Friday, August 20, 2010

Education and the Good Life, Introduction

Introduction (pages 7-11)

The book opens with a personal cri de couer: “There must be in the world many parents who, like the present author, have young children whom they are anxious to educate as well as possible, but reluctant to expose to the evils of most existing educational institutions [p. 7].” The alternative of home schooling deprives children of companionship, and makes them feel that they are odd. Rich parents need only to find one accessible, acceptable school, but working-class parents need general educational reforms to ensure that they can secure a good education for their children. Surely different parents will have strikingly different views about what reforms would be desirable. Nevertheless, advances in psychology and pedagogy offer advice that should receive broad assent – advice that is especially relevant for the education of very young children.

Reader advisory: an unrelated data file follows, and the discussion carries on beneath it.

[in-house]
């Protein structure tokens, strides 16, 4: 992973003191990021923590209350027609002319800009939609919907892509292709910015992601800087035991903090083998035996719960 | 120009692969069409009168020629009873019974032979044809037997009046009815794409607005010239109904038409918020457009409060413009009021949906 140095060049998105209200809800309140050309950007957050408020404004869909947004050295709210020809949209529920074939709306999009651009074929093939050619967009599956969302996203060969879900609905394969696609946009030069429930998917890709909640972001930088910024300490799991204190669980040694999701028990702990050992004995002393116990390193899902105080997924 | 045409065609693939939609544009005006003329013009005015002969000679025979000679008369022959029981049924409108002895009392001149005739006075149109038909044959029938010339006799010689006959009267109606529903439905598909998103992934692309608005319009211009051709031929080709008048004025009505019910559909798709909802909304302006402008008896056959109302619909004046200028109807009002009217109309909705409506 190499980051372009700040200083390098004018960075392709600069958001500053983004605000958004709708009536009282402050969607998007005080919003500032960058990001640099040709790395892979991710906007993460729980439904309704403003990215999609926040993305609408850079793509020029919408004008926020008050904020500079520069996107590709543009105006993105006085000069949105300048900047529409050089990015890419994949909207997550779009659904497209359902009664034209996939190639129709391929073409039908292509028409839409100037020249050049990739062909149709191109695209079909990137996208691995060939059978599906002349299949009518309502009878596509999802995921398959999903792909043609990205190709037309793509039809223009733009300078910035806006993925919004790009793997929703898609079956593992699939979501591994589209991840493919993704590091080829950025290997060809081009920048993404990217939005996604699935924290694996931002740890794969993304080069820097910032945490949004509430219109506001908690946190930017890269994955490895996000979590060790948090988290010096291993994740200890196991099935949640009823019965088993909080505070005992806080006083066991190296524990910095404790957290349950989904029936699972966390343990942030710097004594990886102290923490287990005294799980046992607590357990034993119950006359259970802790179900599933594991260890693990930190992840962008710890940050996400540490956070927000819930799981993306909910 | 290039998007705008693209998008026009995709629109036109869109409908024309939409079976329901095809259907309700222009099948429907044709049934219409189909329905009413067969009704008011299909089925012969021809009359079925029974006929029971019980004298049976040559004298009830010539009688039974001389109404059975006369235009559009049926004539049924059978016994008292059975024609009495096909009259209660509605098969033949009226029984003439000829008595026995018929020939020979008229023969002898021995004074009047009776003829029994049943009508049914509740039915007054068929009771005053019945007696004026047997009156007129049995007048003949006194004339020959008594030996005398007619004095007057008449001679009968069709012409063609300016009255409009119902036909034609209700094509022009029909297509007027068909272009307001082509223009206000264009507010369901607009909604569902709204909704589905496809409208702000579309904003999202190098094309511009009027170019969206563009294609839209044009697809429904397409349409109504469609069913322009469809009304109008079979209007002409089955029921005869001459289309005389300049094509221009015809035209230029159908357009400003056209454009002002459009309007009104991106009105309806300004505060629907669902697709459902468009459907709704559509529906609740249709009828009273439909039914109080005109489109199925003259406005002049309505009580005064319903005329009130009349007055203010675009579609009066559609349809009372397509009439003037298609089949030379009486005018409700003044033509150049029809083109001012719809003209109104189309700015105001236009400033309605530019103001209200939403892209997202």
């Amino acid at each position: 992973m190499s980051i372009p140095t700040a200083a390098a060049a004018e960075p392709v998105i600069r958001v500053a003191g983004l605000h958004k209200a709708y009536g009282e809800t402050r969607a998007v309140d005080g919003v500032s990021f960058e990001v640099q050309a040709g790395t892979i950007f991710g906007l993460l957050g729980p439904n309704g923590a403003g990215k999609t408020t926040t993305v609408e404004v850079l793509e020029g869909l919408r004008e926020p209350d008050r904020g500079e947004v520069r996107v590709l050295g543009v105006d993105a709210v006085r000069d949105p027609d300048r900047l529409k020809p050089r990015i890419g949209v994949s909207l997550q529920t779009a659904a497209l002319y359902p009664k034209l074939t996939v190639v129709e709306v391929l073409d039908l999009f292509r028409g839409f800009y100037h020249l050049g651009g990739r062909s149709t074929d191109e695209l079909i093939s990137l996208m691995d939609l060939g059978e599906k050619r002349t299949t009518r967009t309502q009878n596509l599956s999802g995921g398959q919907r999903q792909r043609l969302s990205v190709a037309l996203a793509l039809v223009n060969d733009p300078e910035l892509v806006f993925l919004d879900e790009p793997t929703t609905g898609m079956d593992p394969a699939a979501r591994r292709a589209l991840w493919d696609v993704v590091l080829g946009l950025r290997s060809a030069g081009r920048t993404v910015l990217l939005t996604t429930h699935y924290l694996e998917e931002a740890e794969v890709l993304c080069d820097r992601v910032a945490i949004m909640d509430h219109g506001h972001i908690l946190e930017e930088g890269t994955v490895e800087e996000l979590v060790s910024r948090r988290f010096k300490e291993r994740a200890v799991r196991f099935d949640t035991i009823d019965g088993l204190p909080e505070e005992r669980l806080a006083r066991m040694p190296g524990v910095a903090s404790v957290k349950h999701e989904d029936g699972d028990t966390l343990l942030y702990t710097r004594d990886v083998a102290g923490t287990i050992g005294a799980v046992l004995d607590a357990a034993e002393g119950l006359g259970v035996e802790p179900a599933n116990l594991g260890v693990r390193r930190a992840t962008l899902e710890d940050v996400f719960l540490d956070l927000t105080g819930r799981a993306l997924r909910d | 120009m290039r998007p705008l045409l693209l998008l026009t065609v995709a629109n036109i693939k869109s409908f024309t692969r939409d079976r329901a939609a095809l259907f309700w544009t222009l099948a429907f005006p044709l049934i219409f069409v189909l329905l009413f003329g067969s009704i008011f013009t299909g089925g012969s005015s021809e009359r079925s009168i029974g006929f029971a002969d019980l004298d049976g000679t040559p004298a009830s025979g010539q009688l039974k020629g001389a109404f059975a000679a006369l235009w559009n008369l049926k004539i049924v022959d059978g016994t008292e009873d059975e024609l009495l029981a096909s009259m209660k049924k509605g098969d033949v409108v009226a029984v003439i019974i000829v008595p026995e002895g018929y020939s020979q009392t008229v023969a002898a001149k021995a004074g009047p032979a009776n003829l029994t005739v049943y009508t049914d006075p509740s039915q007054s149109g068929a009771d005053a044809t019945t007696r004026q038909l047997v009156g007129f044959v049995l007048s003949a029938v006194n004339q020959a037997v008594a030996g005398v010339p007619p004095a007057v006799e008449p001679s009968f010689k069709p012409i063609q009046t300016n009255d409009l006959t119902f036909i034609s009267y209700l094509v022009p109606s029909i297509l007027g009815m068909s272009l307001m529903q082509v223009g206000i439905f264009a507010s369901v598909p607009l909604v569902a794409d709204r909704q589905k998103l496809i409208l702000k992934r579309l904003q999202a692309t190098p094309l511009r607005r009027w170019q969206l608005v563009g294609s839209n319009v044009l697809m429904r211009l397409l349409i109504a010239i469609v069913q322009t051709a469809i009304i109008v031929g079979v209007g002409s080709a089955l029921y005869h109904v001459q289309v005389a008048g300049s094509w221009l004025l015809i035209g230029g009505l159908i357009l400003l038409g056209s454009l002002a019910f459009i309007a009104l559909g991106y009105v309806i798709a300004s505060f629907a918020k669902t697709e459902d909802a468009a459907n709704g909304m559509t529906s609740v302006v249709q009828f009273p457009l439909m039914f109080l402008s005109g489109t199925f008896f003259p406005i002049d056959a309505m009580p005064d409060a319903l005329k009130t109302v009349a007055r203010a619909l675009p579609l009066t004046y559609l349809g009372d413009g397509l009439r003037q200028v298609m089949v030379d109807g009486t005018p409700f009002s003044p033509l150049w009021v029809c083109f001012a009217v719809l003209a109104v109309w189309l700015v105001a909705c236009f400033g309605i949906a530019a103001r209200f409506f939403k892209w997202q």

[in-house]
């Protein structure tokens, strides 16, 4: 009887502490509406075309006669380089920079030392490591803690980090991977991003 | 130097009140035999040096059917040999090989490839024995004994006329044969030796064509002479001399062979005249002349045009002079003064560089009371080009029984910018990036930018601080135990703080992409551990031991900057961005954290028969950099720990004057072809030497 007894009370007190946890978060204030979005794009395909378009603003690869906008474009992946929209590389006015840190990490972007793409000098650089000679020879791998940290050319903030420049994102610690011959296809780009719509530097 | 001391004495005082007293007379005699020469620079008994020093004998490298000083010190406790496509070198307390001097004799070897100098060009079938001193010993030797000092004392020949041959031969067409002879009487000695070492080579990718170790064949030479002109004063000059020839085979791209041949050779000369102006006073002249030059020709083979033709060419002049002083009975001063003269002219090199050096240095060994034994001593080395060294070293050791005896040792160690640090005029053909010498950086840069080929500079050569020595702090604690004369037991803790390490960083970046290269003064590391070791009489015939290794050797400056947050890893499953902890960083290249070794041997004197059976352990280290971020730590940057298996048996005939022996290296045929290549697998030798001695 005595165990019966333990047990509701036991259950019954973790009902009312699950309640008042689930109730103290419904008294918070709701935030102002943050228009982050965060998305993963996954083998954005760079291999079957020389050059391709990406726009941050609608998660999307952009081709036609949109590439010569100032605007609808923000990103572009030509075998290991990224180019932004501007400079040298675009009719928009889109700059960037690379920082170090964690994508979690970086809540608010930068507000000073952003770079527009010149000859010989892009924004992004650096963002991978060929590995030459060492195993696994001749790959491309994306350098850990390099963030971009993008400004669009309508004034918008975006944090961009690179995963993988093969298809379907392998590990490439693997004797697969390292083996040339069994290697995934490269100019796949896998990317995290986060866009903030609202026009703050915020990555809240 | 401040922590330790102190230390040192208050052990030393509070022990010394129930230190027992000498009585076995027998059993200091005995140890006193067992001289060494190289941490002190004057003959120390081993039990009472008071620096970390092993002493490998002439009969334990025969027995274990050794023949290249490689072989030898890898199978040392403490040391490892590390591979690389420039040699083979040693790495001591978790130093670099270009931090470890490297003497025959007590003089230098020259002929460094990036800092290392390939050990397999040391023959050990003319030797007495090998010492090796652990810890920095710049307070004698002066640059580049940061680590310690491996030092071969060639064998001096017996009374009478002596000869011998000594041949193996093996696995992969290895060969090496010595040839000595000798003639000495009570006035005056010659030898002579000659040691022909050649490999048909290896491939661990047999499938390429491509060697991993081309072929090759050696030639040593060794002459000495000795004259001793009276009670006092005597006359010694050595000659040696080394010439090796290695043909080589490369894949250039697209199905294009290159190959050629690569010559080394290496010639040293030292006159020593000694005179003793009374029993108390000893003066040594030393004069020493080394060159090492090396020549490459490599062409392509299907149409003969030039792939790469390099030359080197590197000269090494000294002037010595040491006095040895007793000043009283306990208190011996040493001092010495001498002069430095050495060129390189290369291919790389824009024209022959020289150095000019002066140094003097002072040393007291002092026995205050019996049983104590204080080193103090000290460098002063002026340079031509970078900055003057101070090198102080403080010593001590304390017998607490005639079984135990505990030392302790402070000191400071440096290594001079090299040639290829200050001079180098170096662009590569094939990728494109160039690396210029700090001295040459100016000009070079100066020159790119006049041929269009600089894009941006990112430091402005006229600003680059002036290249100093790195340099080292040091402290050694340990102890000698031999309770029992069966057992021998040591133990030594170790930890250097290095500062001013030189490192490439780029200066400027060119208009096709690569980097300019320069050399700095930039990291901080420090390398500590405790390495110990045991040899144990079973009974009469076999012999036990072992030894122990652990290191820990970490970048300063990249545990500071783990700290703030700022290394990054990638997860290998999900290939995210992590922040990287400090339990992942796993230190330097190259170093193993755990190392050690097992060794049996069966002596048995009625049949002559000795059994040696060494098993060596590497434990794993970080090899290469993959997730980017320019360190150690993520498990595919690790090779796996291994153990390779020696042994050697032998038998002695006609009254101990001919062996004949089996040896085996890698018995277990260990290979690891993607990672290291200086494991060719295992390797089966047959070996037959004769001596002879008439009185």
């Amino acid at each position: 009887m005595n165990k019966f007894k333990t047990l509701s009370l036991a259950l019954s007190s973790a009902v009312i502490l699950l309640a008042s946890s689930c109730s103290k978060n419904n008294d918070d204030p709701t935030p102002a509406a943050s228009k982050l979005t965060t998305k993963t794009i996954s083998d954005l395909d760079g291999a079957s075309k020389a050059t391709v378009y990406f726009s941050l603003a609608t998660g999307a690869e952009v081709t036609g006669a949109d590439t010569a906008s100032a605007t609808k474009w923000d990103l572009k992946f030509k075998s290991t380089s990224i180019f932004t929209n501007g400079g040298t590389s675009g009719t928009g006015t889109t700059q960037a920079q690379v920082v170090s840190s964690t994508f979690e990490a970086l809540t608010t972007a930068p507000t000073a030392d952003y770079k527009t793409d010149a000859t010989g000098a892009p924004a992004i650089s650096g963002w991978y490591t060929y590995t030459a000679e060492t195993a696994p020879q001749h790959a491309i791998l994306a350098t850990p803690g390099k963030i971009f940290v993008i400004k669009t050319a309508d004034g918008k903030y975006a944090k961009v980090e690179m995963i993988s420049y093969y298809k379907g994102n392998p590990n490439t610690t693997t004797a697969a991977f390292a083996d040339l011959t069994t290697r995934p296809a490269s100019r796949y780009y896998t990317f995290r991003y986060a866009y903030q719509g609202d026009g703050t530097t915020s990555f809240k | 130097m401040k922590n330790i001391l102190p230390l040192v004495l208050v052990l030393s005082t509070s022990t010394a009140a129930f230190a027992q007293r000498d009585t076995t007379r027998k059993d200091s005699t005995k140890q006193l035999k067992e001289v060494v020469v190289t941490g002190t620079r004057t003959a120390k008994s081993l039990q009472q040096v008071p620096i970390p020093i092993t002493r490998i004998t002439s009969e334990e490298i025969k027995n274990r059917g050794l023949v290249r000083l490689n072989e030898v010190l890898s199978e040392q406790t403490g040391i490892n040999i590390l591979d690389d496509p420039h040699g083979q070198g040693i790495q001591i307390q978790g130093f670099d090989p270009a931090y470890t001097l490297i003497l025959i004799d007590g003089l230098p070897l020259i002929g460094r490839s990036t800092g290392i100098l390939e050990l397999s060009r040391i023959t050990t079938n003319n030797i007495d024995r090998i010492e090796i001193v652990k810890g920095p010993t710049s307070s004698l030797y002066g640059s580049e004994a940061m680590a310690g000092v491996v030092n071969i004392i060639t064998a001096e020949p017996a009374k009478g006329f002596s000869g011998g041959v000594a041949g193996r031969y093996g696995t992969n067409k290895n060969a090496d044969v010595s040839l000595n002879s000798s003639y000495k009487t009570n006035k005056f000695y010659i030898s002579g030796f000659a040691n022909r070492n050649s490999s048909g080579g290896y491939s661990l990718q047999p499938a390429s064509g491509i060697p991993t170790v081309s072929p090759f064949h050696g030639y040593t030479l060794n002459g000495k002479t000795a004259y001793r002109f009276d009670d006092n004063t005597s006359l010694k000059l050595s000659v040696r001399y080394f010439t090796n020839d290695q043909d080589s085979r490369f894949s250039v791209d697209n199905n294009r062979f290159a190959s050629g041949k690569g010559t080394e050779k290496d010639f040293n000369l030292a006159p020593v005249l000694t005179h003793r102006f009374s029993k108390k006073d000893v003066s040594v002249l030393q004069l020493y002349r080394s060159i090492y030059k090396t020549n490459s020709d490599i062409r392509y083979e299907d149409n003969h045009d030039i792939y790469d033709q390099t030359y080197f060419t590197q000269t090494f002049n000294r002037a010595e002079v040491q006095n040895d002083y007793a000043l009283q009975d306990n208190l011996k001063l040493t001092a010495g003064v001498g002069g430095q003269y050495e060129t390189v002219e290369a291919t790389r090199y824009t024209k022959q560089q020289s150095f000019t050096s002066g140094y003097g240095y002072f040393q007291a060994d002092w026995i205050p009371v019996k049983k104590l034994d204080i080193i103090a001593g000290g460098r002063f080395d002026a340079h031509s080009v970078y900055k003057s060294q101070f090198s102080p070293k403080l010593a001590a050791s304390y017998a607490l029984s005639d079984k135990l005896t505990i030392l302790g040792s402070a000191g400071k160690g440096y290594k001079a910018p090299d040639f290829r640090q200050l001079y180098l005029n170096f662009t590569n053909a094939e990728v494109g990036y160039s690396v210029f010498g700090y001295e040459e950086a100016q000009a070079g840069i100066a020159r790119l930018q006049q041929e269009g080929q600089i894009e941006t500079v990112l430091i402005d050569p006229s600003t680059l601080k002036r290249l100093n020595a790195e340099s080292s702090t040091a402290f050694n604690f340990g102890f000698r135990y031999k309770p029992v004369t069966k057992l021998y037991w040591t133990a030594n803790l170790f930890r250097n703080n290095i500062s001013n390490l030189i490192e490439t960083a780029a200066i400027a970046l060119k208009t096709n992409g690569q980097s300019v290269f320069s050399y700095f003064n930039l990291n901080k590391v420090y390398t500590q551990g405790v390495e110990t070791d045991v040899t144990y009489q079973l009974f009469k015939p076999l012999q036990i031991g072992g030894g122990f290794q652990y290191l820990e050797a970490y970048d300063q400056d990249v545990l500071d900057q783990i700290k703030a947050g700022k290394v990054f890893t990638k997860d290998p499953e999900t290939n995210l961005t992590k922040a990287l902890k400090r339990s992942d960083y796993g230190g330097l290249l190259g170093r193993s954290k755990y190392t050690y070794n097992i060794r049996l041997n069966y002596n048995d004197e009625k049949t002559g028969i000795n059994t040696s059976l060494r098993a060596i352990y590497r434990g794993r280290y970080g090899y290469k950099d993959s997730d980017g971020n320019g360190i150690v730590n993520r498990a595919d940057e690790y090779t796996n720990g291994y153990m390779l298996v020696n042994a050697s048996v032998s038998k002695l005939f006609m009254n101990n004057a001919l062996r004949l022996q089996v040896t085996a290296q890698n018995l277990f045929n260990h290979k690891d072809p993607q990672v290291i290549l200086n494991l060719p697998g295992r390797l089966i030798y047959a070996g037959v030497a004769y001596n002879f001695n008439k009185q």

The book will proceed by looking at the goals of education, and makes a distinction between the education of character and the acquisition of knowledge, though these are not entirely independent elements. The early years will receive a good deal of attention; eventually, however, the discussion will comprise all of the years of formal education, through university. Learning beyond the years of schooling will not be addressed, though early education should be heavily concerned with making people capable of life-long learning through experience.

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